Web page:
A New Non-Invasive Technique To Record Human Cerebral Metabolites In Vivo (Localized Two-Dimensional Correlate MR Spectroscopy, L-COSY)
Tech ID: 10186 / UC Case 2000-331-0
Magnetic Resonance Imaging (MRI) and Magnetic Resonance Spectroscopy (MRS) are anatomical and biochemical imaging techniques, respectively, which depend on the interaction of molecules with static and radio-frequency magnetic fields. MRI relies upon mapping the proton (1H) concentration of water molecules, while MRS records the 1H concentration of several water-soluble metabolites, lipids and water. Although they use different techniques, MRS can be performed with the same MRI scanner by using identical hardware and slightly modified software platforms. Because MRS can also record metabolites consisting of other nuclei, such as carbon (13C), phosphorous (31P), fluorine (19F), and sodium (23Na), it can be used to record the metabolite levels in different areas of the human body for which MRI provides the spatial coordinates for the volume locations. However, current versions of the localized one-dimensional (1D) MR spectroscopic sequences (STEAM, PRESS, ISIS, etc.) result in severe overlap of spectral peaks in the MR spectra and ambiguous assignments of metabolites.
Scientists at the University of California have developed a new version of the L-COSY sequence which uses only three radio-frequency (rf) pulses for localizing the voxel (CABINET sequence as an 1D analog) and recording the two-dimensional MR spectra (L-COSY: 2D analog). This added second dimension improves resolution, decreases the overlap of the peaks, and detects additional brain metabolite resonances close to the most dominant water peak.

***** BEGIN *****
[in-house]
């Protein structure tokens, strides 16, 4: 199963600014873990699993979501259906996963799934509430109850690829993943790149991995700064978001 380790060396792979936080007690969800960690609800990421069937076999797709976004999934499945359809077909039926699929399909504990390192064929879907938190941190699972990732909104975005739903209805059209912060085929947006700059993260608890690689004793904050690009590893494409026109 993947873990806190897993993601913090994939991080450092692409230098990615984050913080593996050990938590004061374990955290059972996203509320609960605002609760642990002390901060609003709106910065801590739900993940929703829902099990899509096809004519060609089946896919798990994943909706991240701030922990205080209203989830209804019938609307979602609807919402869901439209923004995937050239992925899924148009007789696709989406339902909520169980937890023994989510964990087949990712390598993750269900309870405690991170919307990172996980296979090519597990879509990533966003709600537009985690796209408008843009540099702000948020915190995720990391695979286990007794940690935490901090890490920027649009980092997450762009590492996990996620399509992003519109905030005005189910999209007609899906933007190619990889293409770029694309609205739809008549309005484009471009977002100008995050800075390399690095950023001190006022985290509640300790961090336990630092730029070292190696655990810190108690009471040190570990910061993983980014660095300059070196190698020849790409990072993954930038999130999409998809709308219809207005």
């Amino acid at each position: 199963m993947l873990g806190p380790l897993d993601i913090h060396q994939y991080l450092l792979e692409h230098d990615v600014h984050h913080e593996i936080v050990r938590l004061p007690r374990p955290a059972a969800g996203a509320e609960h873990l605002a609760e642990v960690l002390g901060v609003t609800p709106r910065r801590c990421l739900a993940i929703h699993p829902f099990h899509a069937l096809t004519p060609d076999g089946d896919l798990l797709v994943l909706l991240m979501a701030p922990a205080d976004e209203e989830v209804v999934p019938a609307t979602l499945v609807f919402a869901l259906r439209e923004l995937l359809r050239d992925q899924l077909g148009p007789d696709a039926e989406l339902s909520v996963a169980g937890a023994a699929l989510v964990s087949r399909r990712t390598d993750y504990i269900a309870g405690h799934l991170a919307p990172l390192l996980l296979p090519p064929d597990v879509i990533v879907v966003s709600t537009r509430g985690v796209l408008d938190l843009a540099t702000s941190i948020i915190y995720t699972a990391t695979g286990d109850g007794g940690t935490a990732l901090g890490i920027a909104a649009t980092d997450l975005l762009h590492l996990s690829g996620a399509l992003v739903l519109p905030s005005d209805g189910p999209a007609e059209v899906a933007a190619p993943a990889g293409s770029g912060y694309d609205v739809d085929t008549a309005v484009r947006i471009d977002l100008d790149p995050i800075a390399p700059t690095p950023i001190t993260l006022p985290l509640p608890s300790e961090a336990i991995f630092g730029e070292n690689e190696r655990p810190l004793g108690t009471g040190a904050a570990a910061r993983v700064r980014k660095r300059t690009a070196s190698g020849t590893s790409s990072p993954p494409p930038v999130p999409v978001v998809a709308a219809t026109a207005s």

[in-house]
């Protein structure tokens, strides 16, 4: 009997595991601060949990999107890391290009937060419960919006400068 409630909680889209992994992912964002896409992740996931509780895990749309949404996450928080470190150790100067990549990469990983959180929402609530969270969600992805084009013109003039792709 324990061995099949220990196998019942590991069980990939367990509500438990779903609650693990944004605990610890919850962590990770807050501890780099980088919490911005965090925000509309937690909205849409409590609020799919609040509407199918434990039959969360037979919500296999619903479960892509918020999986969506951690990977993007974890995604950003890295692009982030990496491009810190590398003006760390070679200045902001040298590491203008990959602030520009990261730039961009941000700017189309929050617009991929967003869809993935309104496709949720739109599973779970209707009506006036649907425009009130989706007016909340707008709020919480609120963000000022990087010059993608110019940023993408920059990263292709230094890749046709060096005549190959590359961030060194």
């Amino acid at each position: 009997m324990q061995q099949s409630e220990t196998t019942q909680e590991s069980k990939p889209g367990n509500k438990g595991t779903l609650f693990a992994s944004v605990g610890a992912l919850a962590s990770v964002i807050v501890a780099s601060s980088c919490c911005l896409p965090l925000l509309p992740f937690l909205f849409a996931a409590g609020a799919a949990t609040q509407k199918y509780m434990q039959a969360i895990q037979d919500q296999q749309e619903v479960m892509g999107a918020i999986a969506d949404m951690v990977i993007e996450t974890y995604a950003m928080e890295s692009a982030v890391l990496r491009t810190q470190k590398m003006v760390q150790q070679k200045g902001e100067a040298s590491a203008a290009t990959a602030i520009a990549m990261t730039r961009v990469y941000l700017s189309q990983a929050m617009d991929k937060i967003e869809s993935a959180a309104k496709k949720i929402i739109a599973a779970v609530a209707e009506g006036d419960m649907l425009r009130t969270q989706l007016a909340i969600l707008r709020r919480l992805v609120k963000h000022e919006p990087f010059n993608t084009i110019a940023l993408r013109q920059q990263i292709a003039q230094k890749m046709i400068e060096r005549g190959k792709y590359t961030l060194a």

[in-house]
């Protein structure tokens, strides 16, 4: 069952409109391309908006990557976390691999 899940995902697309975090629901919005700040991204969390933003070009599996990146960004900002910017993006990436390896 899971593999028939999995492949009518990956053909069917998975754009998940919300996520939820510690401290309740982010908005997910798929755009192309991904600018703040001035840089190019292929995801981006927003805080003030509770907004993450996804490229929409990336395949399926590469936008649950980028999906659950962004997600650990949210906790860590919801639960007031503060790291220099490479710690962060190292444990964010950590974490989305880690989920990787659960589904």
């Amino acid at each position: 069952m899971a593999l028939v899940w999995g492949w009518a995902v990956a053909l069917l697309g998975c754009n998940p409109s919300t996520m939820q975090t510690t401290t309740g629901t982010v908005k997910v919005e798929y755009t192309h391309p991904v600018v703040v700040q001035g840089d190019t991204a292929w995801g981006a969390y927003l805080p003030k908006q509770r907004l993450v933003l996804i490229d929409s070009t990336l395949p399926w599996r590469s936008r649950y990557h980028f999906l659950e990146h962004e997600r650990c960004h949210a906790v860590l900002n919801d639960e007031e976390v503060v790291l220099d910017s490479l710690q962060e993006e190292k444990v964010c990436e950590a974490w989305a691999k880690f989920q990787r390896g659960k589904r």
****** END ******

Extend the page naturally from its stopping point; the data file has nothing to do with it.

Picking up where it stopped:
This technology has applications in the diagnosis and treatment of neurological disorders and therapeutic evaluation of brain, breast, and prostate tumors.
The new UC technology provides the following benefits:
- The two-dimensional MR spectra results in unambiguous monitoring of cerebral metabolites in vivo; and
- An improved 2D COSY signal-to-noise ratio and decreased rf penetration result in improved quality of MR spectra recordings. This new sequence can edit/separate multiple neuro-metabolite peaks in "one-shot", as compared to the conventional single metabolite-editing sequences.
PATENT APPLICATION: U.S. patent application 221,385, filed November 21, 2002.
|United States Of America||Issued Patent||7,200,430||04/03/2007||2000-331|
- Thomas, Michael Albert
- Yue, Kenneth